Drinking water: new plans to improve tap water quality and cut plastic litter
- Measures to cut pollutants, increase tap water quality
- Improving access to tap water in public places, restaurants
- Member states to “promote universal access to water”
MEPs backed plans on Tuesday to improve consumers’ trust in drinking water from the tap, which is much cheaper and cleaner for the environment compared to bottled water.
The legislation tightens the maximum limits for certain pollutants such as lead (to be reduced by half), harmful bacteria, and introduces new caps for certain endocrine disruptors. It also puts levels of microplastics, an emerging concern, under monitoring.
Member states should also take measures to provide universal access to clean water in the EU and improve water access in cities and public places, by setting up free fountains where technically feasible and proportionate. They should also encourage tap water to be provided in restaurants, canteens and catering services for free or for a low service fee.
MEPs reiterate, following-up on their resolution on the citizens’ initiative Right2Water, that member states should focus on the needs of vulnerable groups in society. They should identify people without access, or with limited access to water, including vulnerable and marginalised groups, and assess ways to improve their access. They should also inform them clearly about how to connect to the distribution network or about alternative means to have access to such water.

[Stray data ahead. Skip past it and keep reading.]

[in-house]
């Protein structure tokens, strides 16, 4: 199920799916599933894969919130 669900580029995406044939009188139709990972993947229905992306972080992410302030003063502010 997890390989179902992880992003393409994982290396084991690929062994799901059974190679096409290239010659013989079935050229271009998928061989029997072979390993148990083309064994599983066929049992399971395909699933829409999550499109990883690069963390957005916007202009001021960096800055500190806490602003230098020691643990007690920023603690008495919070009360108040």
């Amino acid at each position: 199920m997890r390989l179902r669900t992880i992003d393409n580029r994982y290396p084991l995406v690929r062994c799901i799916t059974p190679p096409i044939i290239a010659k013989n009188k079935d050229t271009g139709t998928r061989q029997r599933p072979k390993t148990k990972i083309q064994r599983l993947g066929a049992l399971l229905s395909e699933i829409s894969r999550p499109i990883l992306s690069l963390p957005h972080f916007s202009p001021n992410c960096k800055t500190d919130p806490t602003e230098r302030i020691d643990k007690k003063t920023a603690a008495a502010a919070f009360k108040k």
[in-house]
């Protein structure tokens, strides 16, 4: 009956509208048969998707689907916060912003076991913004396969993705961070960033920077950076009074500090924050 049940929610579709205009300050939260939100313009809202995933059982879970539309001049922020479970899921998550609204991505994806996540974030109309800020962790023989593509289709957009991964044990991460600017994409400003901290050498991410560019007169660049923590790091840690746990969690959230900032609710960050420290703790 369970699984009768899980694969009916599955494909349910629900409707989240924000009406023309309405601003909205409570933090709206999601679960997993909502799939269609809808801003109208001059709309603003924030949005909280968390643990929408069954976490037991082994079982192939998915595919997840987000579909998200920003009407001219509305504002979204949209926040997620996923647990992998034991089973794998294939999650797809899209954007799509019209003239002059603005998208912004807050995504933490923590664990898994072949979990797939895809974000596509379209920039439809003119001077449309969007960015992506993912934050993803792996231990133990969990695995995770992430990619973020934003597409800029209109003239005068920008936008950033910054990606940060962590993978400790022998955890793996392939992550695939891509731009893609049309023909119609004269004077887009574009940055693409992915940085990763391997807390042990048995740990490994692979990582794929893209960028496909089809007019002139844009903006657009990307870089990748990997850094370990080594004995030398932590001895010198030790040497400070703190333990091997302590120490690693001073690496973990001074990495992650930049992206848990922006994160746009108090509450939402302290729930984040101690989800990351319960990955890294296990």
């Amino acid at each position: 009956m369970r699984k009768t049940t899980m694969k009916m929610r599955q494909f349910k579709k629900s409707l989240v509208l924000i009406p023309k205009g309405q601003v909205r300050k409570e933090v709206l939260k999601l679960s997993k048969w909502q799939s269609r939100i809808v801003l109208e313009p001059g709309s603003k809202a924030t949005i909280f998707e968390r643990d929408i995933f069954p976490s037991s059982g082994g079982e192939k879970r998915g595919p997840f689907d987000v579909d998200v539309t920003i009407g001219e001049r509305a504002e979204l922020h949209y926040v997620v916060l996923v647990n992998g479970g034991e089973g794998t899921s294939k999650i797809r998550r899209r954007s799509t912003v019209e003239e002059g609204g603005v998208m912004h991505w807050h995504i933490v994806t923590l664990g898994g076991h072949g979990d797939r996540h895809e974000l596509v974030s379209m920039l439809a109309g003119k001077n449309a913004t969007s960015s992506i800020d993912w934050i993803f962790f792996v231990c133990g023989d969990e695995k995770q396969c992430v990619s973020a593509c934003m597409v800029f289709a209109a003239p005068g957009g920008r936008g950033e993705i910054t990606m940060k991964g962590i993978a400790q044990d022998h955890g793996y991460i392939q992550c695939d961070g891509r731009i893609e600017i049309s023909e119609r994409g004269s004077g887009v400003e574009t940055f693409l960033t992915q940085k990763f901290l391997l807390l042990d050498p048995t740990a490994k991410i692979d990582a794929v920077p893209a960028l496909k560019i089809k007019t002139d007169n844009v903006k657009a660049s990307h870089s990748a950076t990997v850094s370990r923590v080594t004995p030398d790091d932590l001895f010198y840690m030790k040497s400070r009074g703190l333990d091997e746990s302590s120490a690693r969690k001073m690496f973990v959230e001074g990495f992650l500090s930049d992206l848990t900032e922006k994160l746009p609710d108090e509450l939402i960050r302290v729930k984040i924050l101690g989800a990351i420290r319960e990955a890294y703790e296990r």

Michel Dantin (EPP, FR), rapporteur, said:
"The way we use water will define the future of humanity. Everyone should have access to clean and good quality water, and we should do our utmost to make it as affordable as possible for everyone".
The report was adopted with 300 votes to 98 and 274 abstentions. Parliament will enter into negotiations with Council once EU ministers have set their own position on the file.
The plans aim to increase citizens’ confidence in the water supply and increase the use of tap water for drinking, which could contribute to reducing plastic usage and litter.
According to the European Commission (link), lower consumption of bottled water could help EU households save more than €600 million per year. If confidence in tap water improves, citizens can also contribute to reducing plastic waste from bottled water, including marine litter. Plastic bottles are one of the most common single use plastic items found on European beaches. With the update of the Drinking Water Directive, the Commission takes an important legislative step towards implementing the EU Plastics Strategy presented on 16 January 2018.